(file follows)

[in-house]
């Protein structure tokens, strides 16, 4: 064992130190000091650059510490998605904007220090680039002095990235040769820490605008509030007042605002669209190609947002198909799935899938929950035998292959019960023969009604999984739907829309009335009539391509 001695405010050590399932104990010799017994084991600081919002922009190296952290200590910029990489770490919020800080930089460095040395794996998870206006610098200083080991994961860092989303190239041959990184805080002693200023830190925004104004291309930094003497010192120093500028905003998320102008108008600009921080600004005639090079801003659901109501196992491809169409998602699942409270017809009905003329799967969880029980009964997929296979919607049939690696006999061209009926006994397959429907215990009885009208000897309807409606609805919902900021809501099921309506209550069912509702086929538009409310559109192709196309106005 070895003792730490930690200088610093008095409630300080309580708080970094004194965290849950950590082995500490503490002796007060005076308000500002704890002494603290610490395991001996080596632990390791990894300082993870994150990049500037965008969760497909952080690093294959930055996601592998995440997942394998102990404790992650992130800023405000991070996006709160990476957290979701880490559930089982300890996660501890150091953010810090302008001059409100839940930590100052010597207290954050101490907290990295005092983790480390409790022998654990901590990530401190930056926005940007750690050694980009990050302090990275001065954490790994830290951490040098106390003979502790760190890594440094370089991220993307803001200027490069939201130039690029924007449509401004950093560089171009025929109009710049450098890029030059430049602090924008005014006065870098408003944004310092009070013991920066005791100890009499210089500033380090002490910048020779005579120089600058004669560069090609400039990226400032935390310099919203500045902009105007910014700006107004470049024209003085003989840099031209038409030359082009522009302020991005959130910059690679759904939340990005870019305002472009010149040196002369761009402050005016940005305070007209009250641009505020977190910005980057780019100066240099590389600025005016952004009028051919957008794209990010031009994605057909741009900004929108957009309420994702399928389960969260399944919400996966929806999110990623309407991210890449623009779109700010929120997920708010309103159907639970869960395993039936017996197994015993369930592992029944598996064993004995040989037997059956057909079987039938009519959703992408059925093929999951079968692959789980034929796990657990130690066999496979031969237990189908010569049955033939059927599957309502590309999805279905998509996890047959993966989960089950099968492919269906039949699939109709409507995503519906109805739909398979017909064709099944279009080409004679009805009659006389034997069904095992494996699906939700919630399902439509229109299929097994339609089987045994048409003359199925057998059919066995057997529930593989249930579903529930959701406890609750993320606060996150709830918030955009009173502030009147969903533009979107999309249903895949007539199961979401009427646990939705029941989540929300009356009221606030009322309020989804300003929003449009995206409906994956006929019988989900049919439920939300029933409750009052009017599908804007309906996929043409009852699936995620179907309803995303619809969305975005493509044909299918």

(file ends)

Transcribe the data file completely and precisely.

[in-house]
């Protein structure tokens, strides 16, 4: 064992130190000091650059510490998605904007220090680039002095990235040769820490605008509030007042605002669209190609947002198909799935899938929950035998292959019960023969009604999984739907829309009335009539391509 001695405010050590399932104990010799017994084991600081919002922009190296952290200590910029990489770490919020800080930089460095040395794996998870206006610098200083080991994961860092989303190239041959990184805080002693200023830190925004104004291309930094003497010192120093500028905003998320102008108008600009921080600004005639090079801003659901109501196992491809169409998602699942409270017809009905003329799967969880029980009964997929296979919607049939690696006999061209009926006994397959429907215990009885009208000897309807409606609805919902900021809501099921309506209550069912509702086929538009409310559109192709196309106005 070895003792730490930690200088610093008095409630300080309580708080970094004194965290849950950590082995500490503490002796007060005076308000500002704890002494603290610490395991001996080596632990390791990894300082993870994150990049500037965008969760497909952080690093294959930055996601592998995440997942394998102990404790992650992130800023405000991070996006709160990476957290979701880490559930089982300890996660501890150091953010810090302008001059409100839940930590100052010597207290954050101490907290990295005092983790480390409790022998654990901590990530401190930056926005940007750690050694980009990050302090990275001065954490790994830290951490040098106390003979502790760190890594440094370089991220993307803001200027490069939201130039690029924007449509401004950093560089171009025929109009710049450098890029030059430049602090924008005014006065870098408003944004310092009070013991920066005791100890009499210089500033380090002490910048020779005579120089600058004669560069090609400039990226400032935390310099919203500045902009105007910014700006107004470049024209003085003989840099031209038409030359082009522009302020991005959130910059690679759904939340990005870019305002472009010149040196002369761009402050005016940005305070007209009250641009505020977190910005980057780019100066240099590389600025005016952004009028051919957008794209990010031009994605057909741009900004929108957009309420994702399928389960969260399944919400996966929806999110990623309407991210890449623009779109700010929120997920708010309103159907639970869960395993039936017996197994015993369930592992029944598996064993004995040989037997059956057909079987039938009519959703992408059925093929999951079968692959789980034929796990657990130690066999496979031969237990189908010569049955033939059927599957309502590309999805279905998509996890047959993966989960089950099968492919269906039949699939109709409507995503519906109805739909398979017909064709099944279009080409004679009805009659006389034997069904095992494996699906939700919630399902439509229109299929097994339609089987045994048409003359199925057998059919066995057997529930593989249930579903529930959701406890609750993320606060996150709830918030955009009173502030009147969903533009979107999309249903895949007539199961979401009427646990939705029941989540929300009356009221606030009322309020989804300003929003449009995206409906994956006929019988989900049919439920939300029933409750009052009017599908804007309906996929043409009852699936995620179907309803995303619809969305975005493509044909299918």